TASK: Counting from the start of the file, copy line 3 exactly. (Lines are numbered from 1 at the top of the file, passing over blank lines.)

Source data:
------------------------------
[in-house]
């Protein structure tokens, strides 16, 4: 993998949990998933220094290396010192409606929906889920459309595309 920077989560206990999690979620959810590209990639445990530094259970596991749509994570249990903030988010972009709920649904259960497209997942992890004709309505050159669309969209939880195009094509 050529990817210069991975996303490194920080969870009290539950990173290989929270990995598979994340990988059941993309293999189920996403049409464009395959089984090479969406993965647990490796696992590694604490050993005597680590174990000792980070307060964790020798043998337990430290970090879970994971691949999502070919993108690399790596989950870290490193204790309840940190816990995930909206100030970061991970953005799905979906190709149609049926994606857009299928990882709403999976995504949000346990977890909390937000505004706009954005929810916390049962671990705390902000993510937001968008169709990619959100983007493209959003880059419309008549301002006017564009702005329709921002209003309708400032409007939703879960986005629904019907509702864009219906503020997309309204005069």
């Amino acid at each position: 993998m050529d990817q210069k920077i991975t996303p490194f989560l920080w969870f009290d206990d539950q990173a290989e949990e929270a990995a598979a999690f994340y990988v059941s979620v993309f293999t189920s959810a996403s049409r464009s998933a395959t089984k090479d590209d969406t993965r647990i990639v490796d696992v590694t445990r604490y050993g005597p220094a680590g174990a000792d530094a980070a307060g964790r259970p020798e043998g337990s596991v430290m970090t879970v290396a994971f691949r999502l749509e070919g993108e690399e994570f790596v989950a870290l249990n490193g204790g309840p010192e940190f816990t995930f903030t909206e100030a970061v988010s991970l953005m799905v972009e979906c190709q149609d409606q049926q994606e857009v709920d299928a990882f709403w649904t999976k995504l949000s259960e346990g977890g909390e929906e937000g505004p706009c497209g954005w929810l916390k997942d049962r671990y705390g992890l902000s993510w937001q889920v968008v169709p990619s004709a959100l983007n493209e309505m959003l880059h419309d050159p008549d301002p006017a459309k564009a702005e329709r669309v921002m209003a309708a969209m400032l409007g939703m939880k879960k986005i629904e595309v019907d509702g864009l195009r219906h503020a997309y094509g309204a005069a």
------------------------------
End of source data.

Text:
């Amino acid at each position: 993998m050529d990817q210069k920077i991975t996303p490194f989560l920080w969870f009290d206990d539950q990173a290989e949990e929270a990995a598979a999690f994340y990988v059941s979620v993309f293999t189920s959810a996403s049409r464009s998933a395959t089984k090479d590209d969406t993965r647990i990639v490796d696992v590694t445990r604490y050993g005597p220094a680590g174990a000792d530094a980070a307060g964790r259970p020798e043998g337990s596991v430290m970090t879970v290396a994971f691949r999502l749509e070919g993108e690399e994570f790596v989950a870290l249990n490193g204790g309840p010192e940190f816990t995930f903030t909206e100030a970061v988010s991970l953005m799905v972009e979906c190709q149609d409606q049926q994606e857009v709920d299928a990882f709403w649904t999976k995504l949000s259960e346990g977890g909390e929906e937000g505004p706009c497209g954005w929810l916390k997942d049962r671990y705390g992890l902000s993510w937001q889920v968008v169709p990619s004709a959100l983007n493209e309505m959003l880059h419309d050159p008549d301002p006017a459309k564009a702005e329709r669309v921002m209003a309708a969209m400032l409007g939703m939880k879960k986005i629904e595309v019907d509702g864009l195009r219906h503020a997309y094509g309204a005069a």